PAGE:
In an announcement made yesterday by First Lady Michelle Obama and Labor Secretary Hilda Solis, the U.S. Department of Labor has introduced proposed regulations implementing and interpreting two sets of Family and Medical Leave Act (FMLA) amendments from 2009 that expand leave entitlement for military caregivers and airline flight crew members.

Military Service Member Caregiver and Qualifying Exigency Leave

Proposed regulations relating to military caregivers seek to provide job security and peace of mind to military families and caregivers tending to wounded, ill, and injured service members and veterans. While the FMLA already provided for military caregiver leave and qualifying exigency leave for family members of the National Guard and Reserves, the proposed regulations extend the exigency leave provisions to include family members of the regular U.S. Armed Forces. All covered service members are now required to be deployed to a foreign country in order for their family members to be eligible for exigency leave. Additionally, the proposed regulations expand the FMLA leave that an eligible employee may take during a military family member’s rest and recuperation from five to 15 days.

For the first time, the proposed regulations would expand caregiver leave coverage beyond active service members to include care for eligible veterans discharged within the five years preceding treatment. For both active duty service members and covered veterans, caregiver leave would be extended to cover serious injuries or illnesses resulting from a pre-existing condition aggravated in the line of duty. The scope of what may constitute a “serious injury or illness” has been clarified in a three-part definition, and health care providers that are unaffiliated with the military would now be eligible to provide a medical certification.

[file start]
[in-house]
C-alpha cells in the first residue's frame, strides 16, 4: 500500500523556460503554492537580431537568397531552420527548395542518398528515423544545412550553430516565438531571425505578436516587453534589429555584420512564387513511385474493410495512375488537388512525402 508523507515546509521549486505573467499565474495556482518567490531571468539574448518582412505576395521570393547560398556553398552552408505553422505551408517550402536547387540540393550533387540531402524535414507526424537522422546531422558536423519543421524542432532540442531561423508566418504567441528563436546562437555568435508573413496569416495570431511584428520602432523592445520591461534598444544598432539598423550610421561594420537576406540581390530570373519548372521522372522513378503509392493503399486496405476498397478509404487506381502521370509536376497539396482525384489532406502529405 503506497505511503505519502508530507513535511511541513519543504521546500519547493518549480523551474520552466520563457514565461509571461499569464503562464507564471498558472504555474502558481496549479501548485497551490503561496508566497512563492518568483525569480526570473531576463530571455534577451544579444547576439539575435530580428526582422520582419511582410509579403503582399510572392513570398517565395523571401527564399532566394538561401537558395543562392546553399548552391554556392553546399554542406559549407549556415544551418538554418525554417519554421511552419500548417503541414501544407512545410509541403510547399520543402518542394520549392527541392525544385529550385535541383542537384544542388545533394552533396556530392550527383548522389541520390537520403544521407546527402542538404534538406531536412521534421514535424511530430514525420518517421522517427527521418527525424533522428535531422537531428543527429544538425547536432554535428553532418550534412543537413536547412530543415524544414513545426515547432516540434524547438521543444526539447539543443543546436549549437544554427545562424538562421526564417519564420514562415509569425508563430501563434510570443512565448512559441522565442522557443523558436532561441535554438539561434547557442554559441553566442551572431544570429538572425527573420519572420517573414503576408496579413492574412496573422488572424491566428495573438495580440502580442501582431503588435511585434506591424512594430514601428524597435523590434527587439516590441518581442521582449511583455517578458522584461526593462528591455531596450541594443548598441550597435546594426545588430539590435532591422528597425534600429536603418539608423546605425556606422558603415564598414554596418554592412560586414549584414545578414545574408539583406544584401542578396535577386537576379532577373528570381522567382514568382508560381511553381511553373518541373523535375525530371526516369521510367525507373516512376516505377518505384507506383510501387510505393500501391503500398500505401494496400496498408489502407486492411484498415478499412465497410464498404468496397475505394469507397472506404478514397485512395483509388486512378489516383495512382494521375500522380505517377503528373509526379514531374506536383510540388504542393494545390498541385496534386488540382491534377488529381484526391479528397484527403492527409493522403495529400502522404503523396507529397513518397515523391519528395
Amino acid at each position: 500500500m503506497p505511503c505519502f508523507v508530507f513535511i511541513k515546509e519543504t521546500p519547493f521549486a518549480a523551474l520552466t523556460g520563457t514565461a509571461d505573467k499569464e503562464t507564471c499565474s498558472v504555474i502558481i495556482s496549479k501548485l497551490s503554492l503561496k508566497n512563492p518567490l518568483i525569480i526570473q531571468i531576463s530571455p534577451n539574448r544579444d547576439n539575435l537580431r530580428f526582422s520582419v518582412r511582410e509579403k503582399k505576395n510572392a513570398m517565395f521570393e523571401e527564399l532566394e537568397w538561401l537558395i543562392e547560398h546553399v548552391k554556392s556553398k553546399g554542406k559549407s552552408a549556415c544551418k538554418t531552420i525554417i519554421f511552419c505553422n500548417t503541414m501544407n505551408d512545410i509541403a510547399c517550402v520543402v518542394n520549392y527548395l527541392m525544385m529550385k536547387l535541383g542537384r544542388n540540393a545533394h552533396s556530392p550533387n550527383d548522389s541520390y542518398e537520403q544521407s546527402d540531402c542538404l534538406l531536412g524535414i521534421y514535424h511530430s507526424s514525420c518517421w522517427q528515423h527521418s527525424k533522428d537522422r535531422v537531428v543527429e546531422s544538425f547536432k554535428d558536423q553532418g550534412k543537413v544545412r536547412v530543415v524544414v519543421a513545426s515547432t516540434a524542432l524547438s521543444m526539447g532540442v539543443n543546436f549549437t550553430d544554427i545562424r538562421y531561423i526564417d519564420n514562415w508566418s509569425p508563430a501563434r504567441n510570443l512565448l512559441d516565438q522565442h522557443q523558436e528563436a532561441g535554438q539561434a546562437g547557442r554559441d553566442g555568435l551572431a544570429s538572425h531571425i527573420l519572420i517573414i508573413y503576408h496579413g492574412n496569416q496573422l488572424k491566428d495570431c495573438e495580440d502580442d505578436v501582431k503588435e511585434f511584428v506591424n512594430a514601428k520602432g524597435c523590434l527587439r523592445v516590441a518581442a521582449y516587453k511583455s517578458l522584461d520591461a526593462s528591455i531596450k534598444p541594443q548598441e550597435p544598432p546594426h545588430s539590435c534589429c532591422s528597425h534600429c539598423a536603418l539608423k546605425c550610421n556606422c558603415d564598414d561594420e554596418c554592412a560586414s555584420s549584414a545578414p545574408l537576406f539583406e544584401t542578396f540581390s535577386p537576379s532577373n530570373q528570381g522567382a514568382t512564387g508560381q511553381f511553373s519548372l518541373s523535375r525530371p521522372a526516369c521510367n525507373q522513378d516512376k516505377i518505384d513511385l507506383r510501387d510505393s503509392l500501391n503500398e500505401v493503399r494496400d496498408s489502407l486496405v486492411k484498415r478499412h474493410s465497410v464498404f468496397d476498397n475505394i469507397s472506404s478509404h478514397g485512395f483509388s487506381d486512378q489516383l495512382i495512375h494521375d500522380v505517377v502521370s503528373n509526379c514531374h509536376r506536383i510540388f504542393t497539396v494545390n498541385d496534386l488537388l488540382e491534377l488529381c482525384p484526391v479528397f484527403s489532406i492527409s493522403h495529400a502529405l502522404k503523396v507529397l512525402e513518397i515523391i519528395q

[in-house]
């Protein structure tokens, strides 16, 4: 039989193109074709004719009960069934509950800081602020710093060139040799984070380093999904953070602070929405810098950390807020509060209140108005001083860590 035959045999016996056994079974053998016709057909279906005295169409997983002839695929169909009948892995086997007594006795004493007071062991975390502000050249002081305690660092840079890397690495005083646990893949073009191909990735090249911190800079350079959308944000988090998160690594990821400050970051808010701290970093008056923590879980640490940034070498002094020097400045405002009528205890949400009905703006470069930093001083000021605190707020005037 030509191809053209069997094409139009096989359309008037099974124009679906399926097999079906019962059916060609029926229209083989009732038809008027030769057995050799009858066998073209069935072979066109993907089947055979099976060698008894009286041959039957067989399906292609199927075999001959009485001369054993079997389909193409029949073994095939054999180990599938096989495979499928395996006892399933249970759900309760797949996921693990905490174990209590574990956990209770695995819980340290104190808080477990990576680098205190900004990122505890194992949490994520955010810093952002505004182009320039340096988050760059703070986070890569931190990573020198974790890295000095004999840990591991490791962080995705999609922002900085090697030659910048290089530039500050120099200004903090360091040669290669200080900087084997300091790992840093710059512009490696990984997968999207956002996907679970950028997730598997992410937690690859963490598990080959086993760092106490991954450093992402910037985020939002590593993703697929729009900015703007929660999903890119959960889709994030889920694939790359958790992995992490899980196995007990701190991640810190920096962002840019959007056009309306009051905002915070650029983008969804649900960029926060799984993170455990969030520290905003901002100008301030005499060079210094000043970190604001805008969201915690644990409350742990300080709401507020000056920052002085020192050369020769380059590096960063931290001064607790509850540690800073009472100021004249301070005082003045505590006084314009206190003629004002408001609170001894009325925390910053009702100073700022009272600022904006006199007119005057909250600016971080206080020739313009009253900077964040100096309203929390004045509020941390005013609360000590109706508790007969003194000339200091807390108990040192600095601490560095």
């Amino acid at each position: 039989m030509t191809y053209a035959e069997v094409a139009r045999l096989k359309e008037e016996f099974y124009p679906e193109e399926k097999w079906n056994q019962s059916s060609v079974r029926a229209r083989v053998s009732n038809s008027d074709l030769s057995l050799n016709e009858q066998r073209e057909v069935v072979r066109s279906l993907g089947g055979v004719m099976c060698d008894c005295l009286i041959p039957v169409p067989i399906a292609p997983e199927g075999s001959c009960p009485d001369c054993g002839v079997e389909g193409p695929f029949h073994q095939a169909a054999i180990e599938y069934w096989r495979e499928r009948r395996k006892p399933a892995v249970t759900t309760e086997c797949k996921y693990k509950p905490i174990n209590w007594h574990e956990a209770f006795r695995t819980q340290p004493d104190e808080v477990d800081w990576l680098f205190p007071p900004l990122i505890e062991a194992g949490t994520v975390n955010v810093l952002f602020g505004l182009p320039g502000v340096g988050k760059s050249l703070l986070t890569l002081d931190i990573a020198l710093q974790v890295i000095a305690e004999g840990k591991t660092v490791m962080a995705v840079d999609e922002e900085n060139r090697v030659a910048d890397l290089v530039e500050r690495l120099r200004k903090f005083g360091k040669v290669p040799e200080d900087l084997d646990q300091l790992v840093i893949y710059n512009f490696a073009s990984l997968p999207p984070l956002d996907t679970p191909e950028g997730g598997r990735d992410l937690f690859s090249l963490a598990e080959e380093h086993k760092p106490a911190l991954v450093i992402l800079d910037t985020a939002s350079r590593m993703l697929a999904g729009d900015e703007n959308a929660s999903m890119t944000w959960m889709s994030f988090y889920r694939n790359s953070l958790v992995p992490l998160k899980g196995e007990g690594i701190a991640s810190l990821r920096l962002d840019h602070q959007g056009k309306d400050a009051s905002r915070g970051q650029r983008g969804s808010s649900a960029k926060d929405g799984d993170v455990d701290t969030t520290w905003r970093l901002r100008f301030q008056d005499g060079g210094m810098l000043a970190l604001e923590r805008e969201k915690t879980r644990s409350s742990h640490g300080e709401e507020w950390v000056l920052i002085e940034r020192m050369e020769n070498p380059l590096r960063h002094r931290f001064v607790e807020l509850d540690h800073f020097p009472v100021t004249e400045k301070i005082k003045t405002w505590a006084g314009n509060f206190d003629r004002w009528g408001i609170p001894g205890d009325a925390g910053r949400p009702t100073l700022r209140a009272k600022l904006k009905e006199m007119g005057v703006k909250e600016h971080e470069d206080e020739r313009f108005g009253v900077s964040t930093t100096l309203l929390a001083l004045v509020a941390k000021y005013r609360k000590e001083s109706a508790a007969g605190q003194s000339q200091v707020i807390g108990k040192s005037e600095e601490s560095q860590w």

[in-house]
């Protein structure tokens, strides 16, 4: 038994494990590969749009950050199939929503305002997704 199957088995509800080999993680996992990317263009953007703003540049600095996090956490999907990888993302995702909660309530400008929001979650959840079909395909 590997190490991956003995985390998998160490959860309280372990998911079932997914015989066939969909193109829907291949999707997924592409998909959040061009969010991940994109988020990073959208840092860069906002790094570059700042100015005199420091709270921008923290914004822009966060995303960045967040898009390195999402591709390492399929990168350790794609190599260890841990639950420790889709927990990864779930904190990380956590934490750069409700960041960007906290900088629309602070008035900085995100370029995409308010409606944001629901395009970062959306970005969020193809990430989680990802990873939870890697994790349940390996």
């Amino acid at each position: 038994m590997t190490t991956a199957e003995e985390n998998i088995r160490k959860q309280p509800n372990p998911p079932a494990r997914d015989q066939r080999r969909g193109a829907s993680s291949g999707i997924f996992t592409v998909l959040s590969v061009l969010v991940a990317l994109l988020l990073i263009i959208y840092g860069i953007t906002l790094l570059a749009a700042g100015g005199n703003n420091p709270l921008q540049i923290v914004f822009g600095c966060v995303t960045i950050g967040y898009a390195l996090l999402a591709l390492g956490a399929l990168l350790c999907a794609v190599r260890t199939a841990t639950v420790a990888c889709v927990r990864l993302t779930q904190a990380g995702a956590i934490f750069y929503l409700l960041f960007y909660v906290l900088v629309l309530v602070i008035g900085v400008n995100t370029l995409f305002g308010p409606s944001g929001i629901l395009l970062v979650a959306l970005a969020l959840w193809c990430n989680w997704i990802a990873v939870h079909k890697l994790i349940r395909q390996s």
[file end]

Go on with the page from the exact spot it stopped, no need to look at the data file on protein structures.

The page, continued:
Airline Flight Crew Amendments

The second set of amendments would allow a larger number of airline employees access to protected leave under the FMLA by taking their unique circumstances into consideration. Due to the unconventional work schedules required for airline flight crews, many pilots and flight attendants fail to meet the requisite 1,250 hours worked in the previous 12-month period, which equates to 60 percent of a typical 40-hour workweek. The proposed rules apply the 60 percent standard to members of airline flight crews.

Under the statutory amendments, airline flight crew employees will be eligible for FMLA protected leave if they have worked or been paid for at least 60 percent of the applicable total monthly guarantee and have worked or been paid for at least 504 hours during the 12 months prior to their leave. This calculation of hours to determine eligibility under the FMLA will not include personal commute time or time spent on vacation, medical, or sick leave.

The Notice of Proposed Rulemaking detailing the amendments’ implementation has not yet been published in the Federal Register. Comments to the proposed rules are due within 60 days of its publication.

If you have questions on the proposed rule and the implications for your organization, please contact Brian D. Pedrow at 215.864.8108 or pedrow@ballardspahr.com, or the member of the Labor and Employment Group with whom you work.

 


Copyright © 2012 by Ballard Spahr LLP.
www.ballardspahr.com
(No claim to original U.S. government material.)

 

All rights reserved. No part of this publication may be reproduced, stored in a retrieval system, or transmitted in any form or by any means, including electronic, mechanical, photocopying, recording, or otherwise, without prior written permission of the author and publisher.

This alert is a periodic publication of Ballard Spahr LLP and is intended to notify recipients of new developments in the law. It should not be construed as legal advice or legal opinion on any specific facts or circumstances. The contents are intended for general informational purposes only, and you are urged to consult your own attorney concerning your situation and specific legal questions you have.

 

 

 

 

 

 

Related Practice